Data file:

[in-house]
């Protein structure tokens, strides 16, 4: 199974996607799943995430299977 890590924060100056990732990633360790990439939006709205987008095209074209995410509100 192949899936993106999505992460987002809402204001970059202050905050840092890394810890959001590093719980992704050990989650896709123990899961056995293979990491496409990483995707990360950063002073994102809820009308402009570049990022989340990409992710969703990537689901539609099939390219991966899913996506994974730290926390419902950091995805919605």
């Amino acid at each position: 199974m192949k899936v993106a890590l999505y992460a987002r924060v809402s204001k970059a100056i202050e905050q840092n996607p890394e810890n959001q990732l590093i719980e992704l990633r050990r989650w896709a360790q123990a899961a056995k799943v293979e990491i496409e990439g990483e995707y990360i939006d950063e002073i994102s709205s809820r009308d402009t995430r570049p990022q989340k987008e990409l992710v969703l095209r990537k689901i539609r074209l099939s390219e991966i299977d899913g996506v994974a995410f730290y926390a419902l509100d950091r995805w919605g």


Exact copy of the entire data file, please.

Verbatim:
[in-house]
């Protein structure tokens, strides 16, 4: 199974996607799943995430299977 890590924060100056990732990633360790990439939006709205987008095209074209995410509100 192949899936993106999505992460987002809402204001970059202050905050840092890394810890959001590093719980992704050990989650896709123990899961056995293979990491496409990483995707990360950063002073994102809820009308402009570049990022989340990409992710969703990537689901539609099939390219991966899913996506994974730290926390419902950091995805919605």
């Amino acid at each position: 199974m192949k899936v993106a890590l999505y992460a987002r924060v809402s204001k970059a100056i202050e905050q840092n996607p890394e810890n959001q990732l590093i719980e992704l990633r050990r989650w896709a360790q123990a899961a056995k799943v293979e990491i496409e990439g990483e995707y990360i939006d950063e002073i994102s709205s809820r009308d402009t995430r570049p990022q989340k987008e990409l992710v969703l095209r990537k689901i539609r074209l099939s390219e991966i299977d899913g996506v994974a995410f730290y926390a419902l509100d950091r995805w919605g």